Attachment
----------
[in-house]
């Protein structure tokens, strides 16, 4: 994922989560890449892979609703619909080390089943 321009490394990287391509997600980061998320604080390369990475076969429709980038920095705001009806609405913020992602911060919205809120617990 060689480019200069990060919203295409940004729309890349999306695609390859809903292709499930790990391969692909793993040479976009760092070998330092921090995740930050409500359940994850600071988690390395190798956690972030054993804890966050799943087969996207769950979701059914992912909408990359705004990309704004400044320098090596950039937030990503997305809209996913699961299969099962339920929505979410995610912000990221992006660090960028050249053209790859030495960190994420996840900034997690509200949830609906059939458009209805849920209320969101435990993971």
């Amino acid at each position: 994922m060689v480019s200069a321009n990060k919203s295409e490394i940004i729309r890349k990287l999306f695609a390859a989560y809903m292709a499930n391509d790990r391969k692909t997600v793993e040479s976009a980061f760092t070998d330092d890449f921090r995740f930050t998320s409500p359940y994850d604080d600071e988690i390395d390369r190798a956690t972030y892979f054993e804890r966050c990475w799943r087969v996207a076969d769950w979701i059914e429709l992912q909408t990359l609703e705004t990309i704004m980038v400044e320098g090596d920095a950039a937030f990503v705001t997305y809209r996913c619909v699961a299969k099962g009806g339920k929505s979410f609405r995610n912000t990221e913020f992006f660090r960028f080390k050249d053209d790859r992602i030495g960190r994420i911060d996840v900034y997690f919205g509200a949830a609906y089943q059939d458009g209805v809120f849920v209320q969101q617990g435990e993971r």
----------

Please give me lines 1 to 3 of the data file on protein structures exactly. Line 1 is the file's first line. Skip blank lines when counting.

[in-house]
């Protein structure tokens, strides 16, 4: 994922989560890449892979609703619909080390089943 321009490394990287391509997600980061998320604080390369990475076969429709980038920095705001009806609405913020992602911060919205809120617990 060689480019200069990060919203295409940004729309890349999306695609390859809903292709499930790990391969692909793993040479976009760092070998330092921090995740930050409500359940994850600071988690390395190798956690972030054993804890966050799943087969996207769950979701059914992912909408990359705004990309704004400044320098090596950039937030990503997305809209996913699961299969099962339920929505979410995610912000990221992006660090960028050249053209790859030495960190994420996840900034997690509200949830609906059939458009209805849920209320969101435990993971």
């Amino acid at each position: 994922m060689v480019s200069a321009n990060k919203s295409e490394i940004i729309r890349k990287l999306f695609a390859a989560y809903m292709a499930n391509d790990r391969k692909t997600v793993e040479s976009a980061f760092t070998d330092d890449f921090r995740f930050t998320s409500p359940y994850d604080d600071e988690i390395d390369r190798a956690t972030y892979f054993e804890r966050c990475w799943r087969v996207a076969d769950w979701i059914e429709l992912q909408t990359l609703e705004t990309i704004m980038v400044e320098g090596d920095a950039a937030f990503v705001t997305y809209r996913c619909v699961a299969k099962g009806g339920k929505s979410f609405r995610n912000t990221e913020f992006f660090r960028f080390k050249d053209d790859r992602i030495g960190r994420i911060d996840v900034y997690f919205g509200a949830a609906y089943q059939d458009g209805v809120f849920v209320q969101q617990g435990e993971r």